; Skip to Main Content
Skip Nav Destination

New Study Reveals Impact of HPV While Another Identifies Factors Influencing HPV Administration Rates : New Study Reveals Impact of HPV While Another Identifies Factors Influencing HPV Administration Rate

January 20, 2016

One of the best ways to demonstrate the effectiveness of a vaccine is to look at the prevalence of the organism to which we are immunizing several years after the vaccine has been implemented.

One of the best ways to demonstrate the effectiveness of a vaccine is to look at the prevalence of the organism to which we are immunizing several years after the vaccine has been implemented. Such is the case in an important set of findings reported by Markowitz et al. (10.1542/peds.2015-2488) who looked at the prevalence of human papilloma virus (HPV) before and several years after the recommendation to administer the HPV vaccine in girls 11-12 years of age. The authors show a significant decrease in HPV vaccine types in females from age 14 to 24 but no other HPV types, indicating the effectiveness of this vaccine in reducing the potential prevalence of key types of this virus.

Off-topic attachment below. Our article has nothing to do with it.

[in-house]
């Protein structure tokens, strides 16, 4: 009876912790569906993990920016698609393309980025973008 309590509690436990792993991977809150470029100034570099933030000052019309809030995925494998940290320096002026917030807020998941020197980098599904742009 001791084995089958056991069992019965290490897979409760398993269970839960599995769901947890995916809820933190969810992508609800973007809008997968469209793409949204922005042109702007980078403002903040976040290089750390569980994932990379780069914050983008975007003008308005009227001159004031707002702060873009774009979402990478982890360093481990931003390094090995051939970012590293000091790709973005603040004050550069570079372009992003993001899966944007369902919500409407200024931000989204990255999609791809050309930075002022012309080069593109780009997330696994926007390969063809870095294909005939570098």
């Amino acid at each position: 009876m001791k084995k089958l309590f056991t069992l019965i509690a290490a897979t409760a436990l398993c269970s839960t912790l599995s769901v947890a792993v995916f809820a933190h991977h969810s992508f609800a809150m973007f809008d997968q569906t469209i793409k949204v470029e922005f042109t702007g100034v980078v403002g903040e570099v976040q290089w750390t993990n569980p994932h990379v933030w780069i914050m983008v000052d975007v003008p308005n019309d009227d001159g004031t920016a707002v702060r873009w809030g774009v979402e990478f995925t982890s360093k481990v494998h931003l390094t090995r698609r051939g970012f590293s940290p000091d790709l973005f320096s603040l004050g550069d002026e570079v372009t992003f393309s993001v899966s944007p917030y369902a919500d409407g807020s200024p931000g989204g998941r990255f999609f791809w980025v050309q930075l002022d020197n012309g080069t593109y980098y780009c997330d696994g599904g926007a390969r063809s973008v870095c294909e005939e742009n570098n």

So despite these positive findings, why are patients still not receiving the HPV vaccine as readily as we would like? To answer that question, Allison et al. (10.1542/peds.2015-2488) opted to study where the missed opportunities are and why.  The investigators surveyed nationally pediatricians and family physicians and then looked at factors associated with not discussing the vaccine with families of girls and boys at 11 or 12 years of age.  

The response rate to this survey is excellent making the generalizability more likely and in turn some very interesting findings even more interesting as a result.  The authors look carefully at differences between those who frequently and infrequently promote giving the vaccine and assess differences between these two groups of physicians. 

The results of this study can be very useful in designing even better strategies to provide the information to pediatricians and family physicians that can help them help families remove any doubt that the HPV vaccine benefits far outweigh the risks.  Both of these studies make some sharp points and inject just the right amount of data that will hopefully increase HPV vaccine rates even more in the years ahead.

Close Modal

or Create an Account

Close Modal
Close Modal